Wednesday, September 26, 2007

Kam's Kapsules: Weekly Previews That Make Choosing a Film Fun

Kam's Kapsules:
Weekly Previews That Make Choosing a Film Fun
by Kam Williams
For movies opening October 5, 2007


Feel the Noise (PG-13 for sensuality, violence, sexual innuendos and drug use). Omarion stars in this overcoming-the-odds drama about an aspiring rapper who, after a run-in with gangstas, flees Harlem for Puerto Rico where he bonds with his long-lost father (Giancarlo Esposito) while still pursuing his dream of stardom via Reggaeton, a local genre of music enjoyed by his half-brother (Victor Rasuk) and an irresistible dancer (Zulay Henao).

The Good Night (R for profanity and sexuality) Romantic comedy about a once-promising pop star-turned-jingle writer (Martin Freeman) who’s deals with his depression about his fading career and deteriorating relationship by fantasizing about the perfect mate (Penelope Cruz) while in the dream state. Cast includes Gwyneth Paltrow, Simon Pegg and Danny and Lucy DeVito.

The Heartbreak Kid (R for profanity, crude humor and graphic sexuality) The Farrelly Brothers direct this romantic comedy about a confirmed bachelor (Ben Stiller) who finally ties the knot only to fall in love with a woman (Michelle Monaghan) he meets while on honeymooning in Mexico with his suddenly insufferable bride (Malin Akerman).

Michael Clayton (R for profanity) George Clooney handles the title role in this conspiratorial corporate potboiler about a jaded, burnt-out corporate attorney asked to handle some dirty work by his corrupt boss (Sydney Pollack) at a leading NYC law firm. With Tilda Swinton, Ken Howard and Michael O’Keefe.

The Seeker: The Dark Is Rising (PG for fantasy action and scary images) Sci-fi adventure about a young boy (Alexander Ludwig) who discovers that he is among the last of a group of immortal warriors capable of time-traveling for a cataclysmic showdown with evil forces capable of unleashing unimaginable powers of biblical proportions.


Black Irish (R for profanity and violence) Dysfunctional family drama, set in South Boston), revolving around an obedient 15 year-old’s (Michael Angarano) efforts to bond with his emotionally-distant, alcoholic dad (Brendan Gleeson) while dealing with a devoutly Catholic, disciplinarian mother (Melissa Leo), a pregnant and unwed sister (Emily VanCamp) and a troubled elder brother (Tom Guiry).

Broken (Unrated) Heather Graham stars in this psychological thriller about an aspiring singer from Ohio already facing up to her diminishing dreams while working as a waitress in an L.A. diner, when things go from bad to worse with the return to town of a disturbed ex-boyfriend (Jeremy Sisto) who’ll stop at nothing to get her back.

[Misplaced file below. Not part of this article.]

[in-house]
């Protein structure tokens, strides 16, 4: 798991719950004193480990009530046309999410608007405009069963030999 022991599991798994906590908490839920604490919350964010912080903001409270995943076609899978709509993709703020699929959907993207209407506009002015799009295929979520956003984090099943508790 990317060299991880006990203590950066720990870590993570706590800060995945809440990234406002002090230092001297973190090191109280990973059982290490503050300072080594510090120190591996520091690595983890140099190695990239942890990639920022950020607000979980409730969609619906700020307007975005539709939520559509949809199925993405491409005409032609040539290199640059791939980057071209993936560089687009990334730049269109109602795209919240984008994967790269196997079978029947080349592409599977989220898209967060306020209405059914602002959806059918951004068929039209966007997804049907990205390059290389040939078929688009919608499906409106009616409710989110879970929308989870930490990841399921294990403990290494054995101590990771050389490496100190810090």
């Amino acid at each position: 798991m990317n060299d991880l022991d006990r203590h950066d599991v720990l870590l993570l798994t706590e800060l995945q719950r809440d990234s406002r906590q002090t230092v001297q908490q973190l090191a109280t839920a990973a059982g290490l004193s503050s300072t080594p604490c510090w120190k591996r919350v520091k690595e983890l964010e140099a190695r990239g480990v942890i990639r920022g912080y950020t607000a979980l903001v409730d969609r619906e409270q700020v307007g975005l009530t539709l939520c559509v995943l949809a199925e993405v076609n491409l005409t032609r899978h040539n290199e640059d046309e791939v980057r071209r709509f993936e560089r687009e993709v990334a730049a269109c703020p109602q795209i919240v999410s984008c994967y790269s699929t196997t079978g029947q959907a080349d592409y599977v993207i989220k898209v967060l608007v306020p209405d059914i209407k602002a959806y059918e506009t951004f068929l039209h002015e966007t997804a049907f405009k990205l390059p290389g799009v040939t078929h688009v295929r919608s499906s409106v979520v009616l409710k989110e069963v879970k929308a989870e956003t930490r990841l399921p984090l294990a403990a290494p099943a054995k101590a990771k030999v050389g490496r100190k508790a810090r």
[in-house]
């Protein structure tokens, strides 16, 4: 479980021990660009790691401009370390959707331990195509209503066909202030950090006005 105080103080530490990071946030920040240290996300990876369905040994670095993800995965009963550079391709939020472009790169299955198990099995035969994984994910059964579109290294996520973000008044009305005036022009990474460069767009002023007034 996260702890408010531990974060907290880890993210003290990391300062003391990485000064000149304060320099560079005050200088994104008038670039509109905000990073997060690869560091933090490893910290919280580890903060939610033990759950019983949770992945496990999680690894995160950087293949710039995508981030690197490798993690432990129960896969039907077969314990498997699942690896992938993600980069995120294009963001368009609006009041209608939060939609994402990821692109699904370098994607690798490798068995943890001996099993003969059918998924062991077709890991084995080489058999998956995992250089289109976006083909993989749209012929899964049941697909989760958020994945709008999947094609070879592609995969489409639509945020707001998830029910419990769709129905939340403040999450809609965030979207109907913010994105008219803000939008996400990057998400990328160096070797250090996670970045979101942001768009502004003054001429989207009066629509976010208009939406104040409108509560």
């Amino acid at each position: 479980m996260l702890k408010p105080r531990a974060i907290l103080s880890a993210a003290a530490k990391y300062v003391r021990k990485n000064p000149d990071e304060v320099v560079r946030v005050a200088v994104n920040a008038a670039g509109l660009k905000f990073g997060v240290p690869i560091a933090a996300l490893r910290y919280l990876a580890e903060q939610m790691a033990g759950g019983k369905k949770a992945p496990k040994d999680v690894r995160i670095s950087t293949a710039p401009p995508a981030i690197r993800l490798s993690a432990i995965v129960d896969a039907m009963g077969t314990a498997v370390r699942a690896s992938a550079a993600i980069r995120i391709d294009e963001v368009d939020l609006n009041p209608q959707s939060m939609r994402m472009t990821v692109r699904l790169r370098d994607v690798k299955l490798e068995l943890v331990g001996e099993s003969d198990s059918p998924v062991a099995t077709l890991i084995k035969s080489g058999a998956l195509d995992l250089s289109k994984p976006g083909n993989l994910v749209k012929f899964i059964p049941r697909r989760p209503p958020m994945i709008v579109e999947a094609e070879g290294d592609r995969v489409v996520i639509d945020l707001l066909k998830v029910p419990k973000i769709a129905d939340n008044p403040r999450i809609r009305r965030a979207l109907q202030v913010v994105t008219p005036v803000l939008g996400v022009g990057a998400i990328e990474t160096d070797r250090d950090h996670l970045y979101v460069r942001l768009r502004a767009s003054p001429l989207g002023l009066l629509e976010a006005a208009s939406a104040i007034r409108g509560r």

Desert Bayou (Unrated) Post-Katrina documentary, featuring Rabbi Shmuley Boteach and New Orleans native Master P, recounts the ordeal of 600 evacuees airlifted to an abandoned military base in Utah where they had to contend with bureaucratic indifference, ethnic intolerance and the imposition of arbitrary rules in a previously lily-white Mormon enclave.

Finishing the Game (Unrated) Comedy about the efforts of a Hollywood studio to find a stand-in for martial arts star Bruce Lee, who died in 1973 during the filming of Game of Death after shooting just a dozen minutes of action scene.

For the Bible Tells Me So (Unrated) Gay-themed documentary delineates how the Religious Right relies on a twisted interpretation of the Bible to stigmatize the homosexual community. Cast includes Bishop Desmond Tutu and former U.S. Congressman Dick Gephardt.

The Girl Next Door (R for nudity, profanity, graphic violence and sexual abuse involving minors) Horror flick, set in 1958, based on the Jack Ketchum novel of the same name about the torture of a couple of young orphans (Blythe Auffarth and Madeline Taylor) by the sadistic aunt (Blanche Baker) who adopts them after their parents die in a car accident.

Kurt Cobain: About a Son (Unrated) Bio-pic about the late front man for the grunge band Nirvana culled from 25 hours of audiotaped interviews conducted by music journalist Michael Azerrad about a year before the drug-addicted rocker blew his own brains out with a shotgun.

Lake of Fire (Unrated) Roe v. Wade is revisited by this bi-partisan documentary dissecting the abortion debate. Includes commentaries by Noam Chomsky, Alan Dershowitz and Randall Terry.

Nina’s Heavenly Delights (PG-13 for sexuality) Cross-cultural comedy about an Indo-Scottish woman (Shelley Conn) who returns to Glasgow to run her recently-deceased father’s curry house with the help of his partner’s daughter (Laura Fraser) while reuniting with a childhood friend who’s now a flamboyant drag queen (Ronny Jhutti).

Strange Culture (Unrated) Big Brother documentary revisits the curious case of artist/professor Steve Kurtz who was detained by the FBI as a suspected bioterrorist while dozens of agents in Hazmat suits quarantined his home and confiscated his computer and manuscripts within hours after his wife died in her sleep of heart failure.

Weirdsville (R for violence, sexual references and drug use) Horror comedy about a couple of slackers (Scott Speedman and Wes Bentley) who, mistakenly believing a friend (Taryn Manning) has overdosed, end up burying her alive in the basement of a movie theater where a satanic cult performs ritual sacrifices.

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